And Angella Asiimire
UGANDA'S topography as far as narcotic drugs are concerned has changed fundamentally and for the worse, if recent revelations by authorities are anything to go by.
Uganda is not only a conduit for hard narcotic drugs - heroin and cocaine - but has turned into a consumer.
This leaves the nation staring in the face of looming danger of the ramifications of increased local consumption of the drugs.
Details emerged recently as 7kg of seized cocaine and 1,125 pellets of heroine equivalent to more than 11,250grammes, all with a street value of over $547,500 (sh884.2m), seized between 2005 and 2007, were set ablaze.
Police chief Maj. Gen. Kale Kayihura said the nation had since left the role of only being a passage and had now qualified itself as a destination for hard narcotic drugs, which hitherto only transited through the country to West Africa and Europe.
He was swift to warn of a looming disaster if left unchecked. â€œIf we donâ€™t move fast, we may lose an entire generation.â€
What is more worrying is the pace at which local consumption of heroin and the more deadly and destructive cocaine is growing.
â€œIt is becoming pervasive,â€ he warned and called for a massive campaign, similar to that aimed at fighting HIV/AIDS, to check local consumption.
As if to lend credence to the change, rehabilitation centres, have mushroomed in the country, Kayihura said and blamed foreigners for the local consumption.
â€œI am aware that both the CID and other security organisations are following clues about a certain racket of foreigners who have started getting these drugs to our children,â€ he said at the destruction of a huge seizure of narcotic drugs at the Nsambya Police barracks.
Details emerged as a report by the United Nations Office on Drugs and Crime (UNODC) reported significant changes, showing an upward trend of cocaine use in Africa and blaming the rise in local consumption on continued use of the continent as conduits or shipment points, an aspect that is particularly true about Uganda.
â€œThe increasing use of African countries for cocaine transshipment could be contributing to rising levels of cocaine use. In 2005, 10 African countries reported an increase in cocaine use, up from eight and seven in 2004 and 2003 respectively. The number of African countries reporting stable cocaine markets remained unchanged in 2004 and 2005 (at nine),â€ the 2007 World Drug Report notes.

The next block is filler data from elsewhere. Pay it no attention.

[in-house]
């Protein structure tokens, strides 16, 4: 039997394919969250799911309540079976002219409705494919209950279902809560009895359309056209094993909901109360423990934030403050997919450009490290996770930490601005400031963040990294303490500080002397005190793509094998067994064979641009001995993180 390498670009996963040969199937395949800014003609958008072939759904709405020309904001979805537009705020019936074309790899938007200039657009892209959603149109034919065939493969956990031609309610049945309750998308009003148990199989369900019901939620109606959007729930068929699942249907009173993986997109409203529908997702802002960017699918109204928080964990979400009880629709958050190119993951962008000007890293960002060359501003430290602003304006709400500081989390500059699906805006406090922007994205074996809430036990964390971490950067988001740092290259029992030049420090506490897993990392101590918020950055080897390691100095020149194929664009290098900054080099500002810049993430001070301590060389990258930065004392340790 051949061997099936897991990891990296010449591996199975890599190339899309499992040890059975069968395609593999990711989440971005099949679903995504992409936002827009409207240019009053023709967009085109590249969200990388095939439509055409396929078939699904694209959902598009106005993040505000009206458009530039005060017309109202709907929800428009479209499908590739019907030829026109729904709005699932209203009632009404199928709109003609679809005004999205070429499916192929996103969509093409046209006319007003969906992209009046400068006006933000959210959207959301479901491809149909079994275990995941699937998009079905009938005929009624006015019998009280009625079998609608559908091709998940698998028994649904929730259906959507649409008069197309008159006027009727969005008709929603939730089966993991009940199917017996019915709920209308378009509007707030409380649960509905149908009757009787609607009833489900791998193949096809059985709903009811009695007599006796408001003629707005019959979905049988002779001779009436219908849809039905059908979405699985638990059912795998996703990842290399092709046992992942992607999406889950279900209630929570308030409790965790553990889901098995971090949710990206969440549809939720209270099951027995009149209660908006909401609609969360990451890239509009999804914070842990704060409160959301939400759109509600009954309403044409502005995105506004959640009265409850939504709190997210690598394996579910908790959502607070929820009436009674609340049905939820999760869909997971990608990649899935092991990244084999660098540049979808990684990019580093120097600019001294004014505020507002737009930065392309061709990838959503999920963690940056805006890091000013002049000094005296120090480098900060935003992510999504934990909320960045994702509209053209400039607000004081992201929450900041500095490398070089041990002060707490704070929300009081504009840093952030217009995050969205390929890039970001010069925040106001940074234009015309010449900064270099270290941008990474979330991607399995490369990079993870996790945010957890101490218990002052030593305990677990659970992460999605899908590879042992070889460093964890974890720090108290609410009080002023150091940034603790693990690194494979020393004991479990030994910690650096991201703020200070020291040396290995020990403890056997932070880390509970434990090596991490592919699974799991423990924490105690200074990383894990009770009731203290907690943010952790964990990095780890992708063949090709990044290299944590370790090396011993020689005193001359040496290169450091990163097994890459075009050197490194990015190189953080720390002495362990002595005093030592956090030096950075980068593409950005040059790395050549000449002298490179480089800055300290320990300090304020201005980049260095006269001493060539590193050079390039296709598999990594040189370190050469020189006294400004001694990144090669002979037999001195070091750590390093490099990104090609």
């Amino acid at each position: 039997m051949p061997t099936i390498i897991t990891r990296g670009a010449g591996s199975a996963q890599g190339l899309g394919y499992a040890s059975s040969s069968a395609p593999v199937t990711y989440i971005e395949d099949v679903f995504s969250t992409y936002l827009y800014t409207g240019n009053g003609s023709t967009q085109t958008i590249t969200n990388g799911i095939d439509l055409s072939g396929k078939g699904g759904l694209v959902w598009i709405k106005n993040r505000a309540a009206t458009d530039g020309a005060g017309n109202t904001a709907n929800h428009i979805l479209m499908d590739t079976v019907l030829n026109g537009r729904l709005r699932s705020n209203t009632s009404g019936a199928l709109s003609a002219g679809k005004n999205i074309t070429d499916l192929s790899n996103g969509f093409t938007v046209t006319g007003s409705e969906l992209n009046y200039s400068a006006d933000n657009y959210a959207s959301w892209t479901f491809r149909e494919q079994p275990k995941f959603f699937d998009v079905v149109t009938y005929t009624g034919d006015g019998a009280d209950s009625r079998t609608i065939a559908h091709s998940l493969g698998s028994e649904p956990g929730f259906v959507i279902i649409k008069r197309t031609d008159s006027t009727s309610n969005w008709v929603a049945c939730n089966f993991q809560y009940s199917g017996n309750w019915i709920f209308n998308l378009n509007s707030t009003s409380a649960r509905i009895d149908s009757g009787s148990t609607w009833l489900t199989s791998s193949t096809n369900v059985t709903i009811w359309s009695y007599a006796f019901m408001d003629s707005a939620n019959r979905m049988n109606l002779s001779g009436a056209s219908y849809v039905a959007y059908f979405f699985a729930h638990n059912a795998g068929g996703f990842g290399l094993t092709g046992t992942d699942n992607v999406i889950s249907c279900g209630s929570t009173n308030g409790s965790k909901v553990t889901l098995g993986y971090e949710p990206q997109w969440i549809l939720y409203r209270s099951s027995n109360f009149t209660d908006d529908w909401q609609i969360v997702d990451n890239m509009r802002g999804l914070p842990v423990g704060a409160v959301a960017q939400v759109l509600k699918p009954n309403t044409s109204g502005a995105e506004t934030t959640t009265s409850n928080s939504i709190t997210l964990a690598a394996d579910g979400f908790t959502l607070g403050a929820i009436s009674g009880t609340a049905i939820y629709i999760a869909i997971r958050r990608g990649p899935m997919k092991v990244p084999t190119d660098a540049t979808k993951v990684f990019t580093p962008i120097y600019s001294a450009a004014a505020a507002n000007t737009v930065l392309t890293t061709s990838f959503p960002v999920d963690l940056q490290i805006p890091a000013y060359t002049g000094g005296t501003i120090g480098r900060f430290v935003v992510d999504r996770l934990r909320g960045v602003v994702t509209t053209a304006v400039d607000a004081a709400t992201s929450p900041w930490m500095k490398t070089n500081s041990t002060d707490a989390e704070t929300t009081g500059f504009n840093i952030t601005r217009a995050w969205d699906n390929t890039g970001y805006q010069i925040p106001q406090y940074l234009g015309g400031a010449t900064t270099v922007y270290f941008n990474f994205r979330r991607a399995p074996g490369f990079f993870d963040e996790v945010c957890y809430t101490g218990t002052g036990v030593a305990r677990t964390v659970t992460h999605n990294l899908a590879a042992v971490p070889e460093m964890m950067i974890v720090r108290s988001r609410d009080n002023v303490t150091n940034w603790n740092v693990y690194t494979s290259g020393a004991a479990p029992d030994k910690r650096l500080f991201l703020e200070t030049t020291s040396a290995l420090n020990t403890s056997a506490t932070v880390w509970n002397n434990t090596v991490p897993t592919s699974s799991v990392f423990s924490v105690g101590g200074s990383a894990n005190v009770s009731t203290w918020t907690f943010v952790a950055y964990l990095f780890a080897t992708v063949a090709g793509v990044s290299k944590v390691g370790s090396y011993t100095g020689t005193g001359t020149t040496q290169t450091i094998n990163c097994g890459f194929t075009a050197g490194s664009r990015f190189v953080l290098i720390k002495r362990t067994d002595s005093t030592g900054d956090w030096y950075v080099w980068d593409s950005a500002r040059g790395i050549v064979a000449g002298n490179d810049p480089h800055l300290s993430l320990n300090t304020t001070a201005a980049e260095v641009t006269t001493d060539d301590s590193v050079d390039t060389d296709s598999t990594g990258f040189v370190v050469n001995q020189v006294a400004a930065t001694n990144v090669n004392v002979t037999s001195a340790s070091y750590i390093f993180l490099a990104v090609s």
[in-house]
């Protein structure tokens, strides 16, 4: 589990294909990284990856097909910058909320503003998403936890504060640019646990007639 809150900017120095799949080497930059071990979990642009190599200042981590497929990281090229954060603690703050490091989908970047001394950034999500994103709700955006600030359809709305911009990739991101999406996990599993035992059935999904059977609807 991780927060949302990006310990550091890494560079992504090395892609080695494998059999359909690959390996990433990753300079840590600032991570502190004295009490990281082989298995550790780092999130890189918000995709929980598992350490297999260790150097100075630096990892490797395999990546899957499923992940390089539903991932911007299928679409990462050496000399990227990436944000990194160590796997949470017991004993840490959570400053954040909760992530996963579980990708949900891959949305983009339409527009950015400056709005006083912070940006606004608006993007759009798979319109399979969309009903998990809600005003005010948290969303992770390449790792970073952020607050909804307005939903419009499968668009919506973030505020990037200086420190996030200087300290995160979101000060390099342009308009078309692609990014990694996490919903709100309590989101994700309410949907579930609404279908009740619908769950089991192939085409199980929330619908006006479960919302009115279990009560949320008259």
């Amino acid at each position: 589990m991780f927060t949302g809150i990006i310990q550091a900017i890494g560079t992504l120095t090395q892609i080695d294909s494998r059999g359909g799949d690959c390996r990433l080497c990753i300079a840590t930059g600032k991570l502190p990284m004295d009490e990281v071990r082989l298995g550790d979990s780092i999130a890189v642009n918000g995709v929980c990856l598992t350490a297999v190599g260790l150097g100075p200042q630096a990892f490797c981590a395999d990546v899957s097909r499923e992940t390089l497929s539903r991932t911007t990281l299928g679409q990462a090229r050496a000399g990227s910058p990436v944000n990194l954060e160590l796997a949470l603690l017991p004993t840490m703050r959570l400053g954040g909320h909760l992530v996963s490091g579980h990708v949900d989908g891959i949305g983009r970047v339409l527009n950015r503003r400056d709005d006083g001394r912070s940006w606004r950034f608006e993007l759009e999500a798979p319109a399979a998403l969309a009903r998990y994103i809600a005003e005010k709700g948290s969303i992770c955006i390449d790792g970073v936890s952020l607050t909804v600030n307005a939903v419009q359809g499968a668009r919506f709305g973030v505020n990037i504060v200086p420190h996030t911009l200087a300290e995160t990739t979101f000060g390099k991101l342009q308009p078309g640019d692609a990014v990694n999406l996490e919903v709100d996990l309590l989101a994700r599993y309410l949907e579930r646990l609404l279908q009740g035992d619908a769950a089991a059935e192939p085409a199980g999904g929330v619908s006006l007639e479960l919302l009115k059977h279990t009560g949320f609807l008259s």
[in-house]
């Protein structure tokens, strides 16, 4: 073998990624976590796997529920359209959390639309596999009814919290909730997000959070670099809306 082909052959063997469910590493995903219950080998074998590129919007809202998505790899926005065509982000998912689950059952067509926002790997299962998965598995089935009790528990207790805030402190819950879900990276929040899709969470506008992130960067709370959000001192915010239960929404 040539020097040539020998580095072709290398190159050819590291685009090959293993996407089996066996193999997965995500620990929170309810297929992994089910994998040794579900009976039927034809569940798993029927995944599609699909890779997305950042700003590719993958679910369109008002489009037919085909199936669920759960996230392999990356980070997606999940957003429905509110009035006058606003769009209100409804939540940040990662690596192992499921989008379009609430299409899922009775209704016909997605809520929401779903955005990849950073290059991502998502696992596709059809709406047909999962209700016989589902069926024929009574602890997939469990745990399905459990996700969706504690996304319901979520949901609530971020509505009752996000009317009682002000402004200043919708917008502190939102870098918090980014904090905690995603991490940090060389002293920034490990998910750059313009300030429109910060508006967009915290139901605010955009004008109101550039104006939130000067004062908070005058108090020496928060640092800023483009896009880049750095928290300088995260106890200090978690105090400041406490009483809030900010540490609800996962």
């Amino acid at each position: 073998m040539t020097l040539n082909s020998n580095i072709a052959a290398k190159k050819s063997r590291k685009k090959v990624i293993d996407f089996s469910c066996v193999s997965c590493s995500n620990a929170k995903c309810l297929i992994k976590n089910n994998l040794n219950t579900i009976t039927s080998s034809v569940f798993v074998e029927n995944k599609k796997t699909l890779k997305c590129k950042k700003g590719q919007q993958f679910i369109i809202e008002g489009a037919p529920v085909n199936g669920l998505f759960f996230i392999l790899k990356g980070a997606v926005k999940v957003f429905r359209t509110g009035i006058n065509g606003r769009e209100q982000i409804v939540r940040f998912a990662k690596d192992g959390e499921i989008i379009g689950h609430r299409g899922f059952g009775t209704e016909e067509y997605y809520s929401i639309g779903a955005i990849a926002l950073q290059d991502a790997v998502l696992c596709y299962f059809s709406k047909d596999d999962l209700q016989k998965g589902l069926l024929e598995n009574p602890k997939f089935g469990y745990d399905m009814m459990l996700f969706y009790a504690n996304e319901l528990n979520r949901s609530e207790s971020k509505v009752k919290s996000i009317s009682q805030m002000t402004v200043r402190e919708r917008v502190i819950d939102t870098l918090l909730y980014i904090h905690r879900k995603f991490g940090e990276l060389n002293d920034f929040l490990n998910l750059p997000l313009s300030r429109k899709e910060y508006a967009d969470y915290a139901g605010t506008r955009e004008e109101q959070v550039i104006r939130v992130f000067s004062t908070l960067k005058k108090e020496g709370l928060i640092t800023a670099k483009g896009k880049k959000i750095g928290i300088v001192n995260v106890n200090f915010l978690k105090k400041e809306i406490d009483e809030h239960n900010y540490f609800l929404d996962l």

The report also highlights the increasing use of Africa as a major transshipment point for cocaine, pointing out that the biggest seizures over time have been made on the continent.
â€œCocaine is trafficked to Europe via the Caribbean and, increasingly, Africa. Over the 2000-
2005 period, the largest increases in cocaine seizures were reported by countries in Africa and West and Central Europe,â€ the reports said, noting that in Africa, seizures rose six-fold as compared to a fourfold rise in West and Central Europe.
what is cocaine?
Cocaine hydrochloride is a stimulant for the central nervous system, which, scientifically, interferes with the bodyâ€™s ability to reabsorb dopamine, a chemical neurotransmitter that allows a person to experience pleasure and movement. Cocaine can be snorted, smoked, or even injected right into the bloodstream.
When one takes cocaine, their body produces extra amounts of dopamine but is also inhibited from reabsorbing it, causing over-stimulation in the brain.
This causes euphoria, extra alertness, false overconfidence and hyper-stimulation.
Although users report feeling exhilarated while on the drug, the effects wear off quickly and withdrawal symptoms begin almost immediately.
These include, but are not limited to: anxiety, insonmia, depression, paranoia, irritability and in some cases, physical pain.
Long-term users of cocaine risk serious health problems that eventually become fatal, including: an irregular heartbeat and heart failure.
Others are chronic insomnia, psychosis and severe depression, seizures and brain hemorrhaging and respiratory failure.